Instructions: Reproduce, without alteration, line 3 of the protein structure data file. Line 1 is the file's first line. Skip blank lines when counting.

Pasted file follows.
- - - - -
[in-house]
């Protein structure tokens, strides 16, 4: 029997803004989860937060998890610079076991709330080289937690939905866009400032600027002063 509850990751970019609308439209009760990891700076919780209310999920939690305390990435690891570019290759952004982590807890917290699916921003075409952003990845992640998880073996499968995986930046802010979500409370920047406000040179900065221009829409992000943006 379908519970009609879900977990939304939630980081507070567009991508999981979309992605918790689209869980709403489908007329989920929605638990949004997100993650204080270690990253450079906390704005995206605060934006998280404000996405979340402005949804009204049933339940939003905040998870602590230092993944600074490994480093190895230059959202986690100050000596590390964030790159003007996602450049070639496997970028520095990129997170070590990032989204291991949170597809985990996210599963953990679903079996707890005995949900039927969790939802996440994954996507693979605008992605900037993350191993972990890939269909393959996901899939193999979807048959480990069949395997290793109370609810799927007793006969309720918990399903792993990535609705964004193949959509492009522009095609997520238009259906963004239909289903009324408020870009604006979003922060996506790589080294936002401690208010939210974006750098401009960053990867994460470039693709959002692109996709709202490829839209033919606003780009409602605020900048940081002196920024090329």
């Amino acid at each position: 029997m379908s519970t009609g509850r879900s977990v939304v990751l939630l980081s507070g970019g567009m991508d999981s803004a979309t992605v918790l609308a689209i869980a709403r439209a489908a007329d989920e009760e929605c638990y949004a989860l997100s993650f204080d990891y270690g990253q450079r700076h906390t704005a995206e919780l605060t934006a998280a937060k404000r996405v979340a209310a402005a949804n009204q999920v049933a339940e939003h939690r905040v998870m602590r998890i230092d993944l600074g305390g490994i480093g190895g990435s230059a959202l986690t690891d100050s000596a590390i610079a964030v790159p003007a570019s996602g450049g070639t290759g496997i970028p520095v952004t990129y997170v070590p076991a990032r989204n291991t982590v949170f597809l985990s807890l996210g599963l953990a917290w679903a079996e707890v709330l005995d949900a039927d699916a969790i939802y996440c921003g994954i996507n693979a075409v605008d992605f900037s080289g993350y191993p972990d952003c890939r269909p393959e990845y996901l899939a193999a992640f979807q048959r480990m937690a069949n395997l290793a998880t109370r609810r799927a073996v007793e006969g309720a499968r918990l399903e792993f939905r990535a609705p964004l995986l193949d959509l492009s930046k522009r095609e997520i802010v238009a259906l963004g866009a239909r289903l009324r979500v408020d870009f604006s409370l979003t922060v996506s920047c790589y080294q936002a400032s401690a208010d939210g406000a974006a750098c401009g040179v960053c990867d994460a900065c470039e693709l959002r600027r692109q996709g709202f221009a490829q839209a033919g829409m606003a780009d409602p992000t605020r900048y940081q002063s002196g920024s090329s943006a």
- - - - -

């Amino acid at each position: 029997m379908s519970t009609g509850r879900s977990v939304v990751l939630l980081s507070g970019g567009m991508d999981s803004a979309t992605v918790l609308a689209i869980a709403r439209a489908a007329d989920e009760e929605c638990y949004a989860l997100s993650f204080d990891y270690g990253q450079r700076h906390t704005a995206e919780l605060t934006a998280a937060k404000r996405v979340a209310a402005a949804n009204q999920v049933a339940e939003h939690r905040v998870m602590r998890i230092d993944l600074g305390g490994i480093g190895g990435s230059a959202l986690t690891d100050s000596a590390i610079a964030v790159p003007a570019s996602g450049g070639t290759g496997i970028p520095v952004t990129y997170v070590p076991a990032r989204n291991t982590v949170f597809l985990s807890l996210g599963l953990a917290w679903a079996e707890v709330l005995d949900a039927d699916a969790i939802y996440c921003g994954i996507n693979a075409v605008d992605f900037s080289g993350y191993p972990d952003c890939r269909p393959e990845y996901l899939a193999a992640f979807q048959r480990m937690a069949n395997l290793a998880t109370r609810r799927a073996v007793e006969g309720a499968r918990l399903e792993f939905r990535a609705p964004l995986l193949d959509l492009s930046k522009r095609e997520i802010v238009a259906l963004g866009a239909r289903l009324r979500v408020d870009f604006s409370l979003t922060v996506s920047c790589y080294q936002a400032s401690a208010d939210g406000a974006a750098c401009g040179v960053c990867d994460a900065c470039e693709l959002r600027r692109q996709g709202f221009a490829q839209a033919g829409m606003a780009d409602p992000t605020r900048y940081q002063s002196g920024s090329s943006a």